Volatility in the Japanese markets is taking its toll both on traders’ nerves and their sleeping routines. Volatility isn’t a bad thing, of course. For bulls and bears alike, rollercoaster markets in Japan represent excellent buying and selling opportunities.
Making the most of these opportunities, however, means being at your computer when the markets open and close. Unfortunately, for western traders, the Japanese markets are open during the night when most 9-to-5 workers are in bed.
A Wake-Up Call For The Japanese Markets
Looking at the background conditions, it’s hardly surprising that the Nikkei (.Nikkei Indices:NI225) is currently so agitated. Investors are worried that Japan may not be able to keep servicing its huge public debt. Flows into Japan’s equity funds have plummeted in the last few weeks as seen in the chart below. Yields on benchmark 10-year government bonds spiked in May as prices of those bonds slumped, bringing about the end of the spectacular rally since the beginning of the year.
The situation isn’t helped by the fact that the US seems to be talking down its commitment to stimulus and will taper off quantitative easing sooner rather than later.
Industry experts, such as Patrick Hejlik, CEO of Fourth Quadrant Asset Management LLC, are unsurprised by the recent volatility, but optimistic about the future:
‘Recent weakness in the Nikkei has been relatively easy to see and totally necessary given the almost parabolic move since last year. It was simply too far and too fast and we have recently pared back our overweight to the region by 10% given this move. However, we think it will stabilise and then move forward.’
Not only are the equities volatile, but the yen has also undergone repeated swings on both sides, adding further to the market’s mayhem. Most of yen movement in the past weeks has been driven by the strength of USD, due in part to the Fed’s June 19 comments.
Japanese Markets Remain Resolute
Meanwhile, decision-makers at The Bank of Japan have dismissed market volatility as they focus their efforts on tackling deflation. Despite scepticism from within its own ranks, bank officials unanimously voted to stick to current policies and grow its cash and deposit reserves.
The bank’s new governor, Haruhiko Kuroda, said the bank had decided against fresh action, stating that volatility was being successfully managed by conducting more frequent transactions in lower amounts:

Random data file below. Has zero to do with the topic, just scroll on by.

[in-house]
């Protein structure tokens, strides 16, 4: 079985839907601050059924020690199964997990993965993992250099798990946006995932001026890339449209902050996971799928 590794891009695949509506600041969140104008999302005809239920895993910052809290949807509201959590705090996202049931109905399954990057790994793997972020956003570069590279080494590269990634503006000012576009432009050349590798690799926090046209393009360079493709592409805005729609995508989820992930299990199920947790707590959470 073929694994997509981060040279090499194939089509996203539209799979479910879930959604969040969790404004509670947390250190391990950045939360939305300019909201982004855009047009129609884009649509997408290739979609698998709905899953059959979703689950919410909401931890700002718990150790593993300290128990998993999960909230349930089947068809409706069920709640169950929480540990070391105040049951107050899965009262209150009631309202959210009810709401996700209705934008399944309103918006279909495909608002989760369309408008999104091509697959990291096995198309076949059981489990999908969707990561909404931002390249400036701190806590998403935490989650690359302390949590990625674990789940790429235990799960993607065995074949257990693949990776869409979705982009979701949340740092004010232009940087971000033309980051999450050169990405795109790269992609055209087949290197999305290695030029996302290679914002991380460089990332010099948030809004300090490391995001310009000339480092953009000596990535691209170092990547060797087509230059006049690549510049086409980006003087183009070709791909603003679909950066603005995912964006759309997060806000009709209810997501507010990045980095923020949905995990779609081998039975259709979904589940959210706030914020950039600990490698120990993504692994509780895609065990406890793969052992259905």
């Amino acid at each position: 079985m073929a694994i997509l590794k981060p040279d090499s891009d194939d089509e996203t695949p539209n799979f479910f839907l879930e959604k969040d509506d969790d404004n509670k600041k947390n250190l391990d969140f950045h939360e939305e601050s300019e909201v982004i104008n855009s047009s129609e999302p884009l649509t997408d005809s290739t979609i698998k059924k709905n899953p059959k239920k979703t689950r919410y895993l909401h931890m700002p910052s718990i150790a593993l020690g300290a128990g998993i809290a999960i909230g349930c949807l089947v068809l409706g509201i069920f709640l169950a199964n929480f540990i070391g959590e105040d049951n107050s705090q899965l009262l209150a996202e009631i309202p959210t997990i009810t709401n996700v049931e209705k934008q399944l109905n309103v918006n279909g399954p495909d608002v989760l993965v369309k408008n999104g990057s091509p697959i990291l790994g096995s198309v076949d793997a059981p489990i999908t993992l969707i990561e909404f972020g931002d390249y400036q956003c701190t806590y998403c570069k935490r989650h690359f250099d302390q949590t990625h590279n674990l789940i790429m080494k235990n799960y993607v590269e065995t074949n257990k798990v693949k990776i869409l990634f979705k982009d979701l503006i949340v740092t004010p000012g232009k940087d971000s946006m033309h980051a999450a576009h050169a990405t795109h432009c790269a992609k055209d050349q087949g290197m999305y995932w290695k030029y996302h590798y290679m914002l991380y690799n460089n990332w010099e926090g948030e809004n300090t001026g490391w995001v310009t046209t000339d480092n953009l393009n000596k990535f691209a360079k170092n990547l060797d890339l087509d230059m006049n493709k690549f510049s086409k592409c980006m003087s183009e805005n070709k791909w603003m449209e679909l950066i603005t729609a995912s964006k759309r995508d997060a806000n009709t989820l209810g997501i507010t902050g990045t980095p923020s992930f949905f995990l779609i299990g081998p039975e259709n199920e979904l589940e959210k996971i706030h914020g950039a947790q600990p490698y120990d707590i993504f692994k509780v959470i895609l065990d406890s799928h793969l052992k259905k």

‘We continue to be wary of movements in long term interest rates, especially undesirable spikes in volatility, and will keep up efforts to reduce that volatility, but the economy is on a solid path to recovery, and I expect financial markets to soon reflect that and regain composure.’
The market, however, remained unconvinced and the Nikkei slumped.
Japanese Markets – More Sleepless Nights Ahead
All in all, not good news for sleep deprived traders working through the night in order to protect their Japanese investments. In terms of volumes, trading on the Tokyo Stock Exchange has hit record levels and shows no sign of abating. Which means that when traders aren’t at their desks, more likely they are burning the midnight oil at home squinting bleary-eyed at rapidly fluctuating share prices.
As a manager at Davys Stockbrokers in Dublin commented, the most critical time is just as the Japanese markets open:
‘There’s a lot of competition among staff here and I’m seeing a lot of our junior traders coming in red-eyed in the morning. And it’s not the result of celebrating a big gain the day before. They don’t have the experience of more senior staff, who stay up perhaps just for the first two hours of trading in Tokyo, when volatility is at its highest, and then get to bed around 2am GMT.’
The question is how long traders can continue to burn the midnight oil without their work suffering as a result of fatigue?
‘Well, this is it. We wouldn’t expect to have any problems in the short term, but it’s only a matter of time before tired traders lose more than just sleep over Japanese market volatility. For most of our staff, the end to the current volatility will be a godsend.’